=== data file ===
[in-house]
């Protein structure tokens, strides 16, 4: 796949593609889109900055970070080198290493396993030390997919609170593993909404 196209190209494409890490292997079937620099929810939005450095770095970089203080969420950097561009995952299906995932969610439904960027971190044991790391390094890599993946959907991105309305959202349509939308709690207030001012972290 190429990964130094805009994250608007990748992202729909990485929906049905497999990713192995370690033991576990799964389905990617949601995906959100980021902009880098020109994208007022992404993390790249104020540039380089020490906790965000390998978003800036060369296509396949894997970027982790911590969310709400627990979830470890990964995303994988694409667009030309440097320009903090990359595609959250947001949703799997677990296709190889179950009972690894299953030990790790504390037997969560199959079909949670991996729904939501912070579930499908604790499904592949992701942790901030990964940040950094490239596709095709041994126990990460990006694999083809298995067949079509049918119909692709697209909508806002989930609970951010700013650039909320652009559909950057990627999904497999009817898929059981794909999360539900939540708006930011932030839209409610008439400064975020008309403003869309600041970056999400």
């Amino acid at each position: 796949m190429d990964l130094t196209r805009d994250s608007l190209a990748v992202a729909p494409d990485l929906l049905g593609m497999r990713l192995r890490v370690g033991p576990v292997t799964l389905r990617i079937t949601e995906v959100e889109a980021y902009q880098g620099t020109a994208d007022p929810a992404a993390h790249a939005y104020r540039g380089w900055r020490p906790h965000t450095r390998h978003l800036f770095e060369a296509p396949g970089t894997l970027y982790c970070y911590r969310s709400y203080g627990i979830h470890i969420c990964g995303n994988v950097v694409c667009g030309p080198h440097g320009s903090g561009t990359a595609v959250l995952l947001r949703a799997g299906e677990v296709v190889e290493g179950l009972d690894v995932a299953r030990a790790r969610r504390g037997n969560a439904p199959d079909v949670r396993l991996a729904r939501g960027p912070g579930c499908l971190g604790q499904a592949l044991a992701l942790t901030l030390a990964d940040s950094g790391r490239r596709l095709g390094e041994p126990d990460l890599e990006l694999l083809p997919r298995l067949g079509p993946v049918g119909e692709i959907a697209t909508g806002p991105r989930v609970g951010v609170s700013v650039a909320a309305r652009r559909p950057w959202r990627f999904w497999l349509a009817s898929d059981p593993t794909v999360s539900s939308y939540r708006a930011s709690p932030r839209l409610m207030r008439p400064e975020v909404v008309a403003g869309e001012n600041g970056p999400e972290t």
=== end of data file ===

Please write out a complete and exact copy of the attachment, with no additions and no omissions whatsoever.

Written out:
[in-house]
């Protein structure tokens, strides 16, 4: 796949593609889109900055970070080198290493396993030390997919609170593993909404 196209190209494409890490292997079937620099929810939005450095770095970089203080969420950097561009995952299906995932969610439904960027971190044991790391390094890599993946959907991105309305959202349509939308709690207030001012972290 190429990964130094805009994250608007990748992202729909990485929906049905497999990713192995370690033991576990799964389905990617949601995906959100980021902009880098020109994208007022992404993390790249104020540039380089020490906790965000390998978003800036060369296509396949894997970027982790911590969310709400627990979830470890990964995303994988694409667009030309440097320009903090990359595609959250947001949703799997677990296709190889179950009972690894299953030990790790504390037997969560199959079909949670991996729904939501912070579930499908604790499904592949992701942790901030990964940040950094490239596709095709041994126990990460990006694999083809298995067949079509049918119909692709697209909508806002989930609970951010700013650039909320652009559909950057990627999904497999009817898929059981794909999360539900939540708006930011932030839209409610008439400064975020008309403003869309600041970056999400």
């Amino acid at each position: 796949m190429d990964l130094t196209r805009d994250s608007l190209a990748v992202a729909p494409d990485l929906l049905g593609m497999r990713l192995r890490v370690g033991p576990v292997t799964l389905r990617i079937t949601e995906v959100e889109a980021y902009q880098g620099t020109a994208d007022p929810a992404a993390h790249a939005y104020r540039g380089w900055r020490p906790h965000t450095r390998h978003l800036f770095e060369a296509p396949g970089t894997l970027y982790c970070y911590r969310s709400y203080g627990i979830h470890i969420c990964g995303n994988v950097v694409c667009g030309p080198h440097g320009s903090g561009t990359a595609v959250l995952l947001r949703a799997g299906e677990v296709v190889e290493g179950l009972d690894v995932a299953r030990a790790r969610r504390g037997n969560a439904p199959d079909v949670r396993l991996a729904r939501g960027p912070g579930c499908l971190g604790q499904a592949l044991a992701l942790t901030l030390a990964d940040s950094g790391r490239r596709l095709g390094e041994p126990d990460l890599e990006l694999l083809p997919r298995l067949g079509p993946v049918g119909e692709i959907a697209t909508g806002p991105r989930v609970g951010v609170s700013v650039a909320a309305r652009r559909p950057w959202r990627f999904w497999l349509a009817s898929d059981p593993t794909v999360s539900s939308y939540r708006a930011s709690p932030r839209l409610m207030r008439p400064e975020v909404v008309a403003g869309e001012n600041g970056p999400e972290t």